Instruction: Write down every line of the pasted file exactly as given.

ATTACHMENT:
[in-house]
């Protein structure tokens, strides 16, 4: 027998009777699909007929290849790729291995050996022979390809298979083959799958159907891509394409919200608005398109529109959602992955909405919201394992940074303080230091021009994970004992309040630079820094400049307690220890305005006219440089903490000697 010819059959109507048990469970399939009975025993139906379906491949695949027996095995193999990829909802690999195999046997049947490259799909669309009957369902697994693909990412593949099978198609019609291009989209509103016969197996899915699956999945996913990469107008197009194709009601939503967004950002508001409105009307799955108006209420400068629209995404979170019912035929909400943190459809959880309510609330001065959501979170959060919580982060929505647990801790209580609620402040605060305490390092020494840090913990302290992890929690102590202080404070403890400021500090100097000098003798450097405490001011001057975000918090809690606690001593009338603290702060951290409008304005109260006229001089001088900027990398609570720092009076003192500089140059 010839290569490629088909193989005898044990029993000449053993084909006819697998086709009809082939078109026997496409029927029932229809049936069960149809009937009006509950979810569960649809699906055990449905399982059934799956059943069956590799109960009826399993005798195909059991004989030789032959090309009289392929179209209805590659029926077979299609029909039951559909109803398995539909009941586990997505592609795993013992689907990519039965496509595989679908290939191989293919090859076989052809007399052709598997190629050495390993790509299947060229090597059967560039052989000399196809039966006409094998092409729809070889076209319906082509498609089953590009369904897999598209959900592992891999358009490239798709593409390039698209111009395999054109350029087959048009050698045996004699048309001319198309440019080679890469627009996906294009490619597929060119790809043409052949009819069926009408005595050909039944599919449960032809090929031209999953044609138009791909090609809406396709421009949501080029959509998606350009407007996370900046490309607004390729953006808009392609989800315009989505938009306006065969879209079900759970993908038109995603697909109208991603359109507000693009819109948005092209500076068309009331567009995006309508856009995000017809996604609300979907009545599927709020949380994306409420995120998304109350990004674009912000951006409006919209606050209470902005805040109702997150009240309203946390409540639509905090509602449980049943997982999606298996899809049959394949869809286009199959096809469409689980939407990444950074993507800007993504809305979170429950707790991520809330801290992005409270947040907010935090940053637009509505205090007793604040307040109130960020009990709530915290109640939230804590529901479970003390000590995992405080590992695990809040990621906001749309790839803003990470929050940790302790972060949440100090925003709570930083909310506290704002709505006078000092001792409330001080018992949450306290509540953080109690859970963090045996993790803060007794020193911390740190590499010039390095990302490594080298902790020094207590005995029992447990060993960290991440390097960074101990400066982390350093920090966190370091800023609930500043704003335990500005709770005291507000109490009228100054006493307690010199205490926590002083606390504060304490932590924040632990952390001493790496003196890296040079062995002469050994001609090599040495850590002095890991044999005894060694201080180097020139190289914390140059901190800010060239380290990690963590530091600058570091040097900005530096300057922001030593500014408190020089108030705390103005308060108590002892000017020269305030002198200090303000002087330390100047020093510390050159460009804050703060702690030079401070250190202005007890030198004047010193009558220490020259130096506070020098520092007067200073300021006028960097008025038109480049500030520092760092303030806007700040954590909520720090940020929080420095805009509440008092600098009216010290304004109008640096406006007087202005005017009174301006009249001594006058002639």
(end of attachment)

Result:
[in-house]
């Protein structure tokens, strides 16, 4: 027998009777699909007929290849790729291995050996022979390809298979083959799958159907891509394409919200608005398109529109959602992955909405919201394992940074303080230091021009994970004992309040630079820094400049307690220890305005006219440089903490000697 010819059959109507048990469970399939009975025993139906379906491949695949027996095995193999990829909802690999195999046997049947490259799909669309009957369902697994693909990412593949099978198609019609291009989209509103016969197996899915699956999945996913990469107008197009194709009601939503967004950002508001409105009307799955108006209420400068629209995404979170019912035929909400943190459809959880309510609330001065959501979170959060919580982060929505647990801790209580609620402040605060305490390092020494840090913990302290992890929690102590202080404070403890400021500090100097000098003798450097405490001011001057975000918090809690606690001593009338603290702060951290409008304005109260006229001089001088900027990398609570720092009076003192500089140059 010839290569490629088909193989005898044990029993000449053993084909006819697998086709009809082939078109026997496409029927029932229809049936069960149809009937009006509950979810569960649809699906055990449905399982059934799956059943069956590799109960009826399993005798195909059991004989030789032959090309009289392929179209209805590659029926077979299609029909039951559909109803398995539909009941586990997505592609795993013992689907990519039965496509595989679908290939191989293919090859076989052809007399052709598997190629050495390993790509299947060229090597059967560039052989000399196809039966006409094998092409729809070889076209319906082509498609089953590009369904897999598209959900592992891999358009490239798709593409390039698209111009395999054109350029087959048009050698045996004699048309001319198309440019080679890469627009996906294009490619597929060119790809043409052949009819069926009408005595050909039944599919449960032809090929031209999953044609138009791909090609809406396709421009949501080029959509998606350009407007996370900046490309607004390729953006808009392609989800315009989505938009306006065969879209079900759970993908038109995603697909109208991603359109507000693009819109948005092209500076068309009331567009995006309508856009995000017809996604609300979907009545599927709020949380994306409420995120998304109350990004674009912000951006409006919209606050209470902005805040109702997150009240309203946390409540639509905090509602449980049943997982999606298996899809049959394949869809286009199959096809469409689980939407990444950074993507800007993504809305979170429950707790991520809330801290992005409270947040907010935090940053637009509505205090007793604040307040109130960020009990709530915290109640939230804590529901479970003390000590995992405080590992695990809040990621906001749309790839803003990470929050940790302790972060949440100090925003709570930083909310506290704002709505006078000092001792409330001080018992949450306290509540953080109690859970963090045996993790803060007794020193911390740190590499010039390095990302490594080298902790020094207590005995029992447990060993960290991440390097960074101990400066982390350093920090966190370091800023609930500043704003335990500005709770005291507000109490009228100054006493307690010199205490926590002083606390504060304490932590924040632990952390001493790496003196890296040079062995002469050994001609090599040495850590002095890991044999005894060694201080180097020139190289914390140059901190800010060239380290990690963590530091600058570091040097900005530096300057922001030593500014408190020089108030705390103005308060108590002892000017020269305030002198200090303000002087330390100047020093510390050159460009804050703060702690030079401070250190202005007890030198004047010193009558220490020259130096506070020098520092007067200073300021006028960097008025038109480049500030520092760092303030806007700040954590909520720090940020929080420095805009509440008092600098009216010290304004109008640096406006007087202005005017009174301006009249001594006058002639």